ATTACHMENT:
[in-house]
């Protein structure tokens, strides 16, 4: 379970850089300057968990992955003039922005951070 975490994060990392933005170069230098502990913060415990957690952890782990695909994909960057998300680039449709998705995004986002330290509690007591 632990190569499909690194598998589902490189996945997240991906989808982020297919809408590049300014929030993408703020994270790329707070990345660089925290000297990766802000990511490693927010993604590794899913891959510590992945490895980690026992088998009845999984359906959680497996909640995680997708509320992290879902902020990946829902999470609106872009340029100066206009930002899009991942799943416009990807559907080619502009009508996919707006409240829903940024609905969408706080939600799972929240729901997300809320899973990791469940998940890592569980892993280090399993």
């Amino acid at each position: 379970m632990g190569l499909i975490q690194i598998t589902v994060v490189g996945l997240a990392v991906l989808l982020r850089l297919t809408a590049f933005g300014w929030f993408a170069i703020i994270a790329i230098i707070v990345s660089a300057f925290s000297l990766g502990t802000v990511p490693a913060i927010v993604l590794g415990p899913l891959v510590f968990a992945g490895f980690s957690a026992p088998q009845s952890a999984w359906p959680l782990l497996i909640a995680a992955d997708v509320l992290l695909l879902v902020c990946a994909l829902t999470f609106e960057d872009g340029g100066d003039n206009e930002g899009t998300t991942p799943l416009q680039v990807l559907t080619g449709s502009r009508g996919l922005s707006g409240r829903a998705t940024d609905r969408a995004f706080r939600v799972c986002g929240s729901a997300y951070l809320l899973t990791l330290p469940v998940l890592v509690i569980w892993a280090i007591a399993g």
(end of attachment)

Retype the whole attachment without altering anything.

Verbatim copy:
[in-house]
């Protein structure tokens, strides 16, 4: 379970850089300057968990992955003039922005951070 975490994060990392933005170069230098502990913060415990957690952890782990695909994909960057998300680039449709998705995004986002330290509690007591 632990190569499909690194598998589902490189996945997240991906989808982020297919809408590049300014929030993408703020994270790329707070990345660089925290000297990766802000990511490693927010993604590794899913891959510590992945490895980690026992088998009845999984359906959680497996909640995680997708509320992290879902902020990946829902999470609106872009340029100066206009930002899009991942799943416009990807559907080619502009009508996919707006409240829903940024609905969408706080939600799972929240729901997300809320899973990791469940998940890592569980892993280090399993």
């Amino acid at each position: 379970m632990g190569l499909i975490q690194i598998t589902v994060v490189g996945l997240a990392v991906l989808l982020r850089l297919t809408a590049f933005g300014w929030f993408a170069i703020i994270a790329i230098i707070v990345s660089a300057f925290s000297l990766g502990t802000v990511p490693a913060i927010v993604l590794g415990p899913l891959v510590f968990a992945g490895f980690s957690a026992p088998q009845s952890a999984w359906p959680l782990l497996i909640a995680a992955d997708v509320l992290l695909l879902v902020c990946a994909l829902t999470f609106e960057d872009g340029g100066d003039n206009e930002g899009t998300t991942p799943l416009q680039v990807l559907t080619g449709s502009r009508g996919l922005s707006g409240r829903a998705t940024d609905r969408a995004f706080r939600v799972c986002g929240s729901a997300y951070l809320l899973t990791l330290p469940v998940l890592v509690i569980w892993a280090i007591a399993g």